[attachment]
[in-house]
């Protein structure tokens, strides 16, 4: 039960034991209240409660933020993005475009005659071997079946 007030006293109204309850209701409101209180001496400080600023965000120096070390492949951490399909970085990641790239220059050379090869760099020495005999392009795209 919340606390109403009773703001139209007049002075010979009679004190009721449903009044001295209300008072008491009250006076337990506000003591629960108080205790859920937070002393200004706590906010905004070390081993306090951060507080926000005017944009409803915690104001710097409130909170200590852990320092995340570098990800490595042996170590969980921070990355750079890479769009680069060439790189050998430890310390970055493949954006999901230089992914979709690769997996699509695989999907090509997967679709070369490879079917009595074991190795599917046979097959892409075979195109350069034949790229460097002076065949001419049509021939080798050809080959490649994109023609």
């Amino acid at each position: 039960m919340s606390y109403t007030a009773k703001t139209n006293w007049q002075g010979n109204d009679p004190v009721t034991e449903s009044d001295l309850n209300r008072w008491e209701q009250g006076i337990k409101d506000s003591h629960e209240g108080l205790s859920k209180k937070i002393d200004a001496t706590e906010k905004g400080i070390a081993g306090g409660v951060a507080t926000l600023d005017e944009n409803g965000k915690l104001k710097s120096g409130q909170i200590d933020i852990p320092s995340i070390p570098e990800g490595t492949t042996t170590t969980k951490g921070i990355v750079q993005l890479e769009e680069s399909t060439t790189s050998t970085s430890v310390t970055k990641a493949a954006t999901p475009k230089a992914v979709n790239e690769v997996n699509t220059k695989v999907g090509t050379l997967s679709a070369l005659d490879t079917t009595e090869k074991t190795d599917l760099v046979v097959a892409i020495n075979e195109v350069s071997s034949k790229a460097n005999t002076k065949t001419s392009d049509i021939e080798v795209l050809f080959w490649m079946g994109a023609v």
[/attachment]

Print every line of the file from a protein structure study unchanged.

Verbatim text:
[in-house]
């Protein structure tokens, strides 16, 4: 039960034991209240409660933020993005475009005659071997079946 007030006293109204309850209701409101209180001496400080600023965000120096070390492949951490399909970085990641790239220059050379090869760099020495005999392009795209 919340606390109403009773703001139209007049002075010979009679004190009721449903009044001295209300008072008491009250006076337990506000003591629960108080205790859920937070002393200004706590906010905004070390081993306090951060507080926000005017944009409803915690104001710097409130909170200590852990320092995340570098990800490595042996170590969980921070990355750079890479769009680069060439790189050998430890310390970055493949954006999901230089992914979709690769997996699509695989999907090509997967679709070369490879079917009595074991190795599917046979097959892409075979195109350069034949790229460097002076065949001419049509021939080798050809080959490649994109023609």
């Amino acid at each position: 039960m919340s606390y109403t007030a009773k703001t139209n006293w007049q002075g010979n109204d009679p004190v009721t034991e449903s009044d001295l309850n209300r008072w008491e209701q009250g006076i337990k409101d506000s003591h629960e209240g108080l205790s859920k209180k937070i002393d200004a001496t706590e906010k905004g400080i070390a081993g306090g409660v951060a507080t926000l600023d005017e944009n409803g965000k915690l104001k710097s120096g409130q909170i200590d933020i852990p320092s995340i070390p570098e990800g490595t492949t042996t170590t969980k951490g921070i990355v750079q993005l890479e769009e680069s399909t060439t790189s050998t970085s430890v310390t970055k990641a493949a954006t999901p475009k230089a992914v979709n790239e690769v997996n699509t220059k695989v999907g090509t050379l997967s679709a070369l005659d490879t079917t009595e090869k074991t190795d599917l760099v046979v097959a892409i020495n075979e195109v350069s071997s034949k790229a460097n005999t002076k065949t001419s392009d049509i021939e080798v795209l050809f080959w490649m079946g994109a023609v």